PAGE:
It is currently 14 Aug 2020, 09:51

### GMAT Club Daily Prep

#### Thank you for using the timer - this advanced tool can estimate your performance and suggest more practice questions. We have subscribed you to Daily Prep Questions via email.

Customized
for You

we will pick new questions that match your level based on your Timer History

Track

every week, we’ll send you an estimated GMAT score based on your performance

Practice
Pays

we will pick new questions that match your level based on your Timer History

# Sequence S is defined as follows: S 1 = 2

Author Message
TAGS:
Founder
Joined: 18 Apr 2015
Posts: 12642
Followers: 269

Kudos [?]: 3178 [0], given: 11677

Sequence S is defined as follows: S 1 = 2 [#permalink]  25 Jul 2020, 09:56
Expert's post
00:00

Question Stats:

90% (01:00) correct 9% (00:00) wrong based on 11 sessions
Sequence S is defined as follows:$$S_1 = 2, S_2=2^1, S_3=2^2,......, S_n=2^{n-1}$$. What is the sum of the terms is sequence S when $$n=10$$ ?

A. $$2^9$$

B. $$2^{10}$$

C. $$2^{16}$$

D. $$2^{35}$$

E. $$2^{37}$$
[Reveal] Spoiler: OA

_________________

Need Practice? 20 Free GRE Quant Tests available for free with 20 Kudos
GRE Prep Club Members of the Month: Each member of the month will get three months free access of GRE Prep Club tests.

Intern
Joined: 25 Jul 2020
Posts: 30
Followers: 0

Kudos [?]: 14 [1] , given: 2

Re: Sequence S is defined as follows: S 1 = 2 [#permalink]  25 Jul 2020, 10:55
1
KUDOS
The question has a bug. You mention that Sn = 2^(n - 1), but from your description the first term is 2, which is 2^1, not 2^0. And also there isn't quite any correct answer either, because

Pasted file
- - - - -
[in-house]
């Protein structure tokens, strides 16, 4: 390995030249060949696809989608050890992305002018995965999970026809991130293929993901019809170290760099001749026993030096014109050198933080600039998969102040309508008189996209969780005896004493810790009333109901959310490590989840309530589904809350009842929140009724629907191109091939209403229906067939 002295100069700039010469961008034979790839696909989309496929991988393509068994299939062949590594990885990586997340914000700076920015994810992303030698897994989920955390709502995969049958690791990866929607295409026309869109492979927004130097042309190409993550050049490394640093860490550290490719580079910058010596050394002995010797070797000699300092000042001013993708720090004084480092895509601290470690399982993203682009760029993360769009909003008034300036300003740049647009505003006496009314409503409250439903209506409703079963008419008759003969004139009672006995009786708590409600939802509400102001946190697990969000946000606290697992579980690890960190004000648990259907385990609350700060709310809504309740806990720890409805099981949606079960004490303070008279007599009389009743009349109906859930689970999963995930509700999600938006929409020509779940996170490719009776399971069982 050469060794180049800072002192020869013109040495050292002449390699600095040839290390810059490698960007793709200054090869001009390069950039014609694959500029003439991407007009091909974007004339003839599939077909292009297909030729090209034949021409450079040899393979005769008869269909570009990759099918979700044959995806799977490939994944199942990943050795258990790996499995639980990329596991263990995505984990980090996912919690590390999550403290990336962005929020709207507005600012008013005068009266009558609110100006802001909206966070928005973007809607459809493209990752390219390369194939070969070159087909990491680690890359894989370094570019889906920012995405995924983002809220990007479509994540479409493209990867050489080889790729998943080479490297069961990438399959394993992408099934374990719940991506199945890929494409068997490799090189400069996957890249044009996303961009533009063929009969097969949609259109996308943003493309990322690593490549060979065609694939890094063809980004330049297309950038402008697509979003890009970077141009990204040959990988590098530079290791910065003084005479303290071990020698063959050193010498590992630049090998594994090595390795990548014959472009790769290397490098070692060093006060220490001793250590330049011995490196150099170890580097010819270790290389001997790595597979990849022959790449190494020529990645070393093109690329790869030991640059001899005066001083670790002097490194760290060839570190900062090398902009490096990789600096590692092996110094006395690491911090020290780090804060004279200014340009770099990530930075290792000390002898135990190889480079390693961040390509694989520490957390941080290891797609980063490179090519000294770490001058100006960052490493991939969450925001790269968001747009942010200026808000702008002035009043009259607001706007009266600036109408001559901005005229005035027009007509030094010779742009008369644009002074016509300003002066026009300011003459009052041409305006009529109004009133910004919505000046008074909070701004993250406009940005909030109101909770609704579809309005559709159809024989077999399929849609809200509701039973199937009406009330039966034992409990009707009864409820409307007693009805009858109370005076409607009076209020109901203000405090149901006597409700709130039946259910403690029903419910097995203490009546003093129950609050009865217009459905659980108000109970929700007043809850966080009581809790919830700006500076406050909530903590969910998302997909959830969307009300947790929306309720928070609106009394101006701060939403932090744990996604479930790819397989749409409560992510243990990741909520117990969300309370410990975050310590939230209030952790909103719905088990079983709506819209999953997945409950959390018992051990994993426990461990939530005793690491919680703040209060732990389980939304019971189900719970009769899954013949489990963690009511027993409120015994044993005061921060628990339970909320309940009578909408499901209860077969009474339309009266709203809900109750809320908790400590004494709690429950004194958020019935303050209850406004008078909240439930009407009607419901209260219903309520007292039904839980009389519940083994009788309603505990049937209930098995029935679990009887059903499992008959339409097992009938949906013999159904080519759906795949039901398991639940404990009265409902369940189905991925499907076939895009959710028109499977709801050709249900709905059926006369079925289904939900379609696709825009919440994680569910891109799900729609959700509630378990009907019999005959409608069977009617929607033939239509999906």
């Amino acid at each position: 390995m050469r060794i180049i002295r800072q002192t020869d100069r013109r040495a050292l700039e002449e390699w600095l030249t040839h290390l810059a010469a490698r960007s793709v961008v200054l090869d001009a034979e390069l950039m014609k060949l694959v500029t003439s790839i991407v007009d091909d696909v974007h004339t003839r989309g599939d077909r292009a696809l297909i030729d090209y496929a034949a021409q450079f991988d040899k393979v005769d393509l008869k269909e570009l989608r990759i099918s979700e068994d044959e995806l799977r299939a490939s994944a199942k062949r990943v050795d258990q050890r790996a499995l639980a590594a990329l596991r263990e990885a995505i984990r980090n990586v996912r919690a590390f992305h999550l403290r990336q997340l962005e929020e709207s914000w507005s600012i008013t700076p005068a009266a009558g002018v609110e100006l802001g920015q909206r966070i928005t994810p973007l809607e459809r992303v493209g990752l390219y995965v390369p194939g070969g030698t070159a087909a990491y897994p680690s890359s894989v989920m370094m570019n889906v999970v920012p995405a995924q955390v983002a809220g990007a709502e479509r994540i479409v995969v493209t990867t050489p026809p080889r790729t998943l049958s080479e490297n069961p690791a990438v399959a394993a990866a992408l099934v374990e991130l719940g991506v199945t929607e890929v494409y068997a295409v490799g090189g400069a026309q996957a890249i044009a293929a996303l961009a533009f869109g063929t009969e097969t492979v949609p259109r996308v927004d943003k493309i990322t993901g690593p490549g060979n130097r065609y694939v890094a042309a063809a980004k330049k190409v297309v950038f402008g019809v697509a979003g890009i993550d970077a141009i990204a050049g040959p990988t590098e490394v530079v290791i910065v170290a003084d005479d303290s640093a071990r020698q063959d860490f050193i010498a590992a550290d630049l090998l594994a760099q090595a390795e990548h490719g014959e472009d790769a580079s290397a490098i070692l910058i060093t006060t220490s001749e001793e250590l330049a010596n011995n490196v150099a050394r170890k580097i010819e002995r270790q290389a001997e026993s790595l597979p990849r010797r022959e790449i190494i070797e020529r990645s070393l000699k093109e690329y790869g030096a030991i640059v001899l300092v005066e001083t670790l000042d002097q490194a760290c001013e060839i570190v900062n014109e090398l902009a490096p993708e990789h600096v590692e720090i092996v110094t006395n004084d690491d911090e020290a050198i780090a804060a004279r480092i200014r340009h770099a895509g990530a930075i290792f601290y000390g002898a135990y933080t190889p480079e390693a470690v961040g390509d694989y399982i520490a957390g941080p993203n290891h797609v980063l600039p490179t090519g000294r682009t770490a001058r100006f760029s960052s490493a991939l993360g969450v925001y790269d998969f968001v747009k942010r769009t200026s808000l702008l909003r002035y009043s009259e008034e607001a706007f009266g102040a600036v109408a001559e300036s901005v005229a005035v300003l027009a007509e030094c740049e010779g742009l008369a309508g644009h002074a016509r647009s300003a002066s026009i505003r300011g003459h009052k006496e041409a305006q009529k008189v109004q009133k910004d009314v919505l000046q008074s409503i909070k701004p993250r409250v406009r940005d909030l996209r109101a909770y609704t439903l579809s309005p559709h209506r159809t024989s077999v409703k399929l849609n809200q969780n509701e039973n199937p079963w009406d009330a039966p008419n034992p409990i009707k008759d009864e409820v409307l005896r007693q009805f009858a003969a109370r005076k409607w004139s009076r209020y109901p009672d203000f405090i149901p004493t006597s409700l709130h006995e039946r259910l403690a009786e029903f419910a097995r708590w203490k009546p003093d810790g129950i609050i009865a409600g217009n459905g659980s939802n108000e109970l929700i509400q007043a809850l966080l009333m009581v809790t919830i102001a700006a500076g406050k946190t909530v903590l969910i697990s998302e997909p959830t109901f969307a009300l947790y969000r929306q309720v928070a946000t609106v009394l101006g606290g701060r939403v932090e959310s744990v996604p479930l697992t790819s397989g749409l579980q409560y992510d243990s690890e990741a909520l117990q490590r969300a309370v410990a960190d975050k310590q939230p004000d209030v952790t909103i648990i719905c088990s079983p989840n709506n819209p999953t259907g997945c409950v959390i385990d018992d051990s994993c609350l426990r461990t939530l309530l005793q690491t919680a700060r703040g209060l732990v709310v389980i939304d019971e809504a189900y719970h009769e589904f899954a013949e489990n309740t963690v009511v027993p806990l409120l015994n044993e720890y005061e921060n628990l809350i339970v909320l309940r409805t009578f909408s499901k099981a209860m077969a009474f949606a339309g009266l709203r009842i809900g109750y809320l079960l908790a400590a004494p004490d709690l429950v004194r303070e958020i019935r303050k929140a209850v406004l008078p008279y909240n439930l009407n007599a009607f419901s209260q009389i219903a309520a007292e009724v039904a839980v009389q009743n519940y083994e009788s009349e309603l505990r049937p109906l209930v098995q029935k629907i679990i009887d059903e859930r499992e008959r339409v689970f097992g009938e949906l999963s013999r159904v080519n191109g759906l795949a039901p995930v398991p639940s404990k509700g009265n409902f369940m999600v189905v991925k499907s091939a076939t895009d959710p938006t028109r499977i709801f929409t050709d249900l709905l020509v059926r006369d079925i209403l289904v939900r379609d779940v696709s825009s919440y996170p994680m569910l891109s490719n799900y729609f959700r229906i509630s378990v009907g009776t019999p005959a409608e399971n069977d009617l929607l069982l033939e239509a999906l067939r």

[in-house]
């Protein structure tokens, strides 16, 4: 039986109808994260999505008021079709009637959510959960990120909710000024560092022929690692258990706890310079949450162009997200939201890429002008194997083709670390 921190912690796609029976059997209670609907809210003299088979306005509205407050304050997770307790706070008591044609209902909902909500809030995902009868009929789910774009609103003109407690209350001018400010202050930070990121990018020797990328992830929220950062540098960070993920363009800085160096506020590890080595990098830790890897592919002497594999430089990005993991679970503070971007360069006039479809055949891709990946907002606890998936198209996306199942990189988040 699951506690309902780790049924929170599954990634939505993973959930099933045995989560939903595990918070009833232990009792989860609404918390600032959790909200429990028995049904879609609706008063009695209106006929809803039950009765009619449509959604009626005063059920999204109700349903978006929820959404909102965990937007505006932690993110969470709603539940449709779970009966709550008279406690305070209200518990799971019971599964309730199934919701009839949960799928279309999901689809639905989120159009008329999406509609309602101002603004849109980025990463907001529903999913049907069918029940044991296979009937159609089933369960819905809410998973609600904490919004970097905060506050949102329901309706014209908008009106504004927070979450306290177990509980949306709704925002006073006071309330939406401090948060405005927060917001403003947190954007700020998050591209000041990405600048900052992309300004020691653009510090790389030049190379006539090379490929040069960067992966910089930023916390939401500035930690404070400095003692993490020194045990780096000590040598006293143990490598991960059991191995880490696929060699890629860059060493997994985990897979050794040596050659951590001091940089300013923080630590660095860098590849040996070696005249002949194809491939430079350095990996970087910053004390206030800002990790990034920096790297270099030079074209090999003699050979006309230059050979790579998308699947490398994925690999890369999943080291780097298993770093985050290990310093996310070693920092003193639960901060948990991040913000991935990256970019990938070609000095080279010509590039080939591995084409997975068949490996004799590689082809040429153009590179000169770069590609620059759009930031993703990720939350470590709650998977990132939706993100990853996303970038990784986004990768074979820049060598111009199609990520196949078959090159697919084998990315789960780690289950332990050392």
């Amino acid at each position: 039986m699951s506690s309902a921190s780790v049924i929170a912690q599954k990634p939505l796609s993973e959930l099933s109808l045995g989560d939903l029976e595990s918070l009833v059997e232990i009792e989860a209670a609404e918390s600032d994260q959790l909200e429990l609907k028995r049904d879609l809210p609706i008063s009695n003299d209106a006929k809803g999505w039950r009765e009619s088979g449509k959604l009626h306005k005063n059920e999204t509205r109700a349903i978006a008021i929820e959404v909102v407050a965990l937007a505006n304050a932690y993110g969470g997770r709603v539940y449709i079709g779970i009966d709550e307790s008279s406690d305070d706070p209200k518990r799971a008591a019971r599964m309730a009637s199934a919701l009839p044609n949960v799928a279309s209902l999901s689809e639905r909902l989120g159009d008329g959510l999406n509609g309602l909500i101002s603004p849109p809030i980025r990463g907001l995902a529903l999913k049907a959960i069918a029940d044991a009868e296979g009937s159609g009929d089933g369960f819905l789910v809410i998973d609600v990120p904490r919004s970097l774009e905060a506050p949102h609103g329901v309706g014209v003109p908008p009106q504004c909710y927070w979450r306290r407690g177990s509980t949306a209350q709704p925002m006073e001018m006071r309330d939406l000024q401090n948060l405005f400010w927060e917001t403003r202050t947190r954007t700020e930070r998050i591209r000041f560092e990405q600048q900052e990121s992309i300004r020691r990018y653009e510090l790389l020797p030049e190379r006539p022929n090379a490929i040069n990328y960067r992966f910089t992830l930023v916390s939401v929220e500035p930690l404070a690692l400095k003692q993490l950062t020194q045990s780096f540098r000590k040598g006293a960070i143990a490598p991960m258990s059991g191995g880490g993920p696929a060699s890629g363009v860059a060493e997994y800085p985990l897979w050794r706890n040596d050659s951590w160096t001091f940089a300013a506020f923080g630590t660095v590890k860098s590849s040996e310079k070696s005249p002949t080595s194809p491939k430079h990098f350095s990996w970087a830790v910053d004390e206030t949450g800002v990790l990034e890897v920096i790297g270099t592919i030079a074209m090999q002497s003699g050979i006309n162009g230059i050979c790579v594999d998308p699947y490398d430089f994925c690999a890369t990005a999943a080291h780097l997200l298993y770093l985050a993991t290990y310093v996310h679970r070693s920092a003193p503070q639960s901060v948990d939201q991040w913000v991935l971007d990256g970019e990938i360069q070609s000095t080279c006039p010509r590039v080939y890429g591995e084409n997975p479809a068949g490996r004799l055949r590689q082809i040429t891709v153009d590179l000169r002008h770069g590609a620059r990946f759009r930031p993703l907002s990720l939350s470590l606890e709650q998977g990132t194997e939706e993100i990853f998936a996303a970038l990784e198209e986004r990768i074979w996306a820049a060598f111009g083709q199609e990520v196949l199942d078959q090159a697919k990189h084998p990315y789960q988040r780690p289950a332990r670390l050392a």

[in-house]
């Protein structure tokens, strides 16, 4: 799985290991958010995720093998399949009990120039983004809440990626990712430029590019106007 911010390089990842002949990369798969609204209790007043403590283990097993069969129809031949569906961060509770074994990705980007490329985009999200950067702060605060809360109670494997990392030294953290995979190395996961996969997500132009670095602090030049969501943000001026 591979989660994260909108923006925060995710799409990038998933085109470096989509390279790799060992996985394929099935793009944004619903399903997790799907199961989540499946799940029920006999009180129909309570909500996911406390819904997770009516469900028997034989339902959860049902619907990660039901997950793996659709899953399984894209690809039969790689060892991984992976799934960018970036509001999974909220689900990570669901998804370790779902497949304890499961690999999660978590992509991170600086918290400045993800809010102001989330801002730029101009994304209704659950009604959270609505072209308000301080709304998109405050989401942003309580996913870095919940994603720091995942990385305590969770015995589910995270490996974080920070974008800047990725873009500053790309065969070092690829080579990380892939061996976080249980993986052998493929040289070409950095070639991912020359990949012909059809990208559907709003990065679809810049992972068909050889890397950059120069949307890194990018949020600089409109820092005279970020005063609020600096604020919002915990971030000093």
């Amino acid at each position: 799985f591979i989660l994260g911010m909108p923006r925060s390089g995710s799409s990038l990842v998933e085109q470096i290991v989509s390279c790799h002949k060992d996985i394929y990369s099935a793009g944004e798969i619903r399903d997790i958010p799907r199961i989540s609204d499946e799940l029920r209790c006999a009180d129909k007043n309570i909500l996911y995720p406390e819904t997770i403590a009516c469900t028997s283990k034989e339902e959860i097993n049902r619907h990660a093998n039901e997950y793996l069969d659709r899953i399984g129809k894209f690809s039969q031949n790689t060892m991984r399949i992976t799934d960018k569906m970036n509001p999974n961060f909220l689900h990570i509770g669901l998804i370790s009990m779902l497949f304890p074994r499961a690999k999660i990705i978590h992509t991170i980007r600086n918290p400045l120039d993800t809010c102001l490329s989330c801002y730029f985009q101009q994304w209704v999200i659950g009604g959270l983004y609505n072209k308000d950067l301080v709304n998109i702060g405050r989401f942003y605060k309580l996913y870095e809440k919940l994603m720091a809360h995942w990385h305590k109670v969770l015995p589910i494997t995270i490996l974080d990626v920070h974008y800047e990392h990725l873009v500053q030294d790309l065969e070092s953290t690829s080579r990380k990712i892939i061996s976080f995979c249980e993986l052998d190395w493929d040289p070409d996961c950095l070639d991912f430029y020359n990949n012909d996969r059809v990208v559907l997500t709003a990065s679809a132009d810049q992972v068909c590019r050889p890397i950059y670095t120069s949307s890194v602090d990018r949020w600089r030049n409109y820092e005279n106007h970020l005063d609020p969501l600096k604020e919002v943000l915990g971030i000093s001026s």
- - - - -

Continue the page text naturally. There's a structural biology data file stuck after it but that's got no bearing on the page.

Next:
S_n = a(r^n - 1)/(r - 1). Then S_n = 2(2^n - 1) or (2^n - 1) depending on what a is, and I don't think any of the options fit it.

Edit: missed that the first term is 2, not 1, welp. Answer is $$2^10$$ then.

Last edited by Leaderboard on 27 Jul 2020, 11:03, edited 1 time in total.
Manager
Joined: 02 May 2020
Posts: 90
Followers: 1

Kudos [?]: 67 [0], given: 14

Re: Sequence S is defined as follows: S 1 = 2 [#permalink]  26 Jul 2020, 09:32
The question has a bug. You mention that Sn = 2^(n - 1), but from your description the first term is 2, which is 2^1, not 2^0. And also there isn't quite any correct answer either, because

S_n = a(r^n - 1)/(r - 1). Then S_n = 2(2^n - 1) or (2^n - 1) depending on what a is, and I don't think any of the options fit it.

When n=10

S = S_1 + S_2 + .... + S_9 + S_10

=> S = 2 + 2^1 + 2^2 + 2^3 + .... + 2^8 + 2^9
=> S - 2 = 2^1 + 2^2 + 2^3 + .... + 2^8 + 2^9

Lets consider RHS as X

X = 2^1 + 2^2 + 2^3 + .... + 2^8 + 2^9
2*X = 2^2 + 2^3 + .... + 2^8 + 2^9 + 2^10

subtract first equation from second

=> 2*X - X = -2^1 + 0 + 0 + 0 + .... + 0 + 0 + 2^10
=> X = 2^10 - 2

S = X + 2 = 2^10

It would have been better if it was mentioned that S_n = 2^(n-1) for n>1.
Intern
Joined: 15 Mar 2020
Posts: 16
Followers: 0

Kudos [?]: 14 [0], given: 7

Re: Sequence S is defined as follows: S 1 = 2 [#permalink]  27 Jul 2020, 11:02
Sum = 2^9 +2^8 +... + 2^2 + 2^1 + 2
Sum = 2(2^8 + 2^7 + ... +2 + 1 + 1)
Sum = 2^2(2^7 + 2^6 + ... + 2^1 + 1 + 1) ...
Sum = 2^10
Re: Sequence S is defined as follows: S 1 = 2   [#permalink] 27 Jul 2020, 11:02
Display posts from previous: Sort by